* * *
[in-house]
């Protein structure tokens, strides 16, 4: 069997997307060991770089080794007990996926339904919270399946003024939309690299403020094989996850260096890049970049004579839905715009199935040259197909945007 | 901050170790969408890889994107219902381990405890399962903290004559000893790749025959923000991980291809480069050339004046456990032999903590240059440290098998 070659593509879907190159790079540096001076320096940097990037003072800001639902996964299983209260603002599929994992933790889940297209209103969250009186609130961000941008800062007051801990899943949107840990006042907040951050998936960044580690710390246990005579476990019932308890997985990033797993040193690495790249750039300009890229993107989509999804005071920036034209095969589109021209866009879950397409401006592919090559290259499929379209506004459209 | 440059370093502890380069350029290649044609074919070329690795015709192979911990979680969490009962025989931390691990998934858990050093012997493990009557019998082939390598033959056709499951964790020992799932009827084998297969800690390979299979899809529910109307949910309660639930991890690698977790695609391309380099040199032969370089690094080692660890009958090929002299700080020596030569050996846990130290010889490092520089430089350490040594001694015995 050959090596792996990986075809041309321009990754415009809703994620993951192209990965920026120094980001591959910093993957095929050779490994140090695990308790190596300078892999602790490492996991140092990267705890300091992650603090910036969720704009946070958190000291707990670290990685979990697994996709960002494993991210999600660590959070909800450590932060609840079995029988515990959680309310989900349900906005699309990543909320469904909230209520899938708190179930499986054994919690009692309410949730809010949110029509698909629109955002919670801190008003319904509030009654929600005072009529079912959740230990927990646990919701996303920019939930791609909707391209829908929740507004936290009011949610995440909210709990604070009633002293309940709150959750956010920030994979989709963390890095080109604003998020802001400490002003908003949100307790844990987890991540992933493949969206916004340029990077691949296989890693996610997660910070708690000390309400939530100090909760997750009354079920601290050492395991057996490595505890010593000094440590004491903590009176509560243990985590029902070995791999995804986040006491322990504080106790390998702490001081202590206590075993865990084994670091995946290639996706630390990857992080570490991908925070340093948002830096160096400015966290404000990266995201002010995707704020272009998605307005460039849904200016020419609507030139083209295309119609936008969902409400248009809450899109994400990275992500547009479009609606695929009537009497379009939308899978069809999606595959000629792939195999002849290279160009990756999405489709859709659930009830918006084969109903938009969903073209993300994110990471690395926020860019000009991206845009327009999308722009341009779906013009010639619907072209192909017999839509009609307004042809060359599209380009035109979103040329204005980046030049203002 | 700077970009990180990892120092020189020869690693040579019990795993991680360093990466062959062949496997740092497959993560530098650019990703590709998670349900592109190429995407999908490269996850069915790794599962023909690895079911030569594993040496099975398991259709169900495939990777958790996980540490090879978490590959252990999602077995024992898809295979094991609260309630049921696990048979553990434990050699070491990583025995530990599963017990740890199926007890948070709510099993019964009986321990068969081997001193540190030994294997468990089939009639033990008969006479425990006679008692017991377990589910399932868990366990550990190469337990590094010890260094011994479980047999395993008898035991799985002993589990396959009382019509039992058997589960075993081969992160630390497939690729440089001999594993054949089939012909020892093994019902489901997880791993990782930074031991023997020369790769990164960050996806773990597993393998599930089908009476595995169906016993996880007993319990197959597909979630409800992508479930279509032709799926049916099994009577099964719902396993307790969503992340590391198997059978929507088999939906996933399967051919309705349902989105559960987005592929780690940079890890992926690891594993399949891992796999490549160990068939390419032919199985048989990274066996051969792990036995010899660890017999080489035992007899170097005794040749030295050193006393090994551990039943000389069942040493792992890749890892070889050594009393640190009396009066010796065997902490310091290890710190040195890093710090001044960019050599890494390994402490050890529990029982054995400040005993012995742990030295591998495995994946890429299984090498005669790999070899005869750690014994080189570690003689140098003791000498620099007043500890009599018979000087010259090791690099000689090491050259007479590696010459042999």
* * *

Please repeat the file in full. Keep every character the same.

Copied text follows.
[in-house]
């Protein structure tokens, strides 16, 4: 069997997307060991770089080794007990996926339904919270399946003024939309690299403020094989996850260096890049970049004579839905715009199935040259197909945007 | 901050170790969408890889994107219902381990405890399962903290004559000893790749025959923000991980291809480069050339004046456990032999903590240059440290098998 070659593509879907190159790079540096001076320096940097990037003072800001639902996964299983209260603002599929994992933790889940297209209103969250009186609130961000941008800062007051801990899943949107840990006042907040951050998936960044580690710390246990005579476990019932308890997985990033797993040193690495790249750039300009890229993107989509999804005071920036034209095969589109021209866009879950397409401006592919090559290259499929379209506004459209 | 440059370093502890380069350029290649044609074919070329690795015709192979911990979680969490009962025989931390691990998934858990050093012997493990009557019998082939390598033959056709499951964790020992799932009827084998297969800690390979299979899809529910109307949910309660639930991890690698977790695609391309380099040199032969370089690094080692660890009958090929002299700080020596030569050996846990130290010889490092520089430089350490040594001694015995 050959090596792996990986075809041309321009990754415009809703994620993951192209990965920026120094980001591959910093993957095929050779490994140090695990308790190596300078892999602790490492996991140092990267705890300091992650603090910036969720704009946070958190000291707990670290990685979990697994996709960002494993991210999600660590959070909800450590932060609840079995029988515990959680309310989900349900906005699309990543909320469904909230209520899938708190179930499986054994919690009692309410949730809010949110029509698909629109955002919670801190008003319904509030009654929600005072009529079912959740230990927990646990919701996303920019939930791609909707391209829908929740507004936290009011949610995440909210709990604070009633002293309940709150959750956010920030994979989709963390890095080109604003998020802001400490002003908003949100307790844990987890991540992933493949969206916004340029990077691949296989890693996610997660910070708690000390309400939530100090909760997750009354079920601290050492395991057996490595505890010593000094440590004491903590009176509560243990985590029902070995791999995804986040006491322990504080106790390998702490001081202590206590075993865990084994670091995946290639996706630390990857992080570490991908925070340093948002830096160096400015966290404000990266995201002010995707704020272009998605307005460039849904200016020419609507030139083209295309119609936008969902409400248009809450899109994400990275992500547009479009609606695929009537009497379009939308899978069809999606595959000629792939195999002849290279160009990756999405489709859709659930009830918006084969109903938009969903073209993300994110990471690395926020860019000009991206845009327009999308722009341009779906013009010639619907072209192909017999839509009609307004042809060359599209380009035109979103040329204005980046030049203002 | 700077970009990180990892120092020189020869690693040579019990795993991680360093990466062959062949496997740092497959993560530098650019990703590709998670349900592109190429995407999908490269996850069915790794599962023909690895079911030569594993040496099975398991259709169900495939990777958790996980540490090879978490590959252990999602077995024992898809295979094991609260309630049921696990048979553990434990050699070491990583025995530990599963017990740890199926007890948070709510099993019964009986321990068969081997001193540190030994294997468990089939009639033990008969006479425990006679008692017991377990589910399932868990366990550990190469337990590094010890260094011994479980047999395993008898035991799985002993589990396959009382019509039992058997589960075993081969992160630390497939690729440089001999594993054949089939012909020892093994019902489901997880791993990782930074031991023997020369790769990164960050996806773990597993393998599930089908009476595995169906016993996880007993319990197959597909979630409800992508479930279509032709799926049916099994009577099964719902396993307790969503992340590391198997059978929507088999939906996933399967051919309705349902989105559960987005592929780690940079890890992926690891594993399949891992796999490549160990068939390419032919199985048989990274066996051969792990036995010899660890017999080489035992007899170097005794040749030295050193006393090994551990039943000389069942040493792992890749890892070889050594009393640190009396009066010796065997902490310091290890710190040195890093710090001044960019050599890494390994402490050890529990029982054995400040005993012995742990030295591998495995994946890429299984090498005669790999070899005869750690014994080189570690003689140098003791000498620099007043500890009599018979000087010259090791690099000689090491050259007479590696010459042999």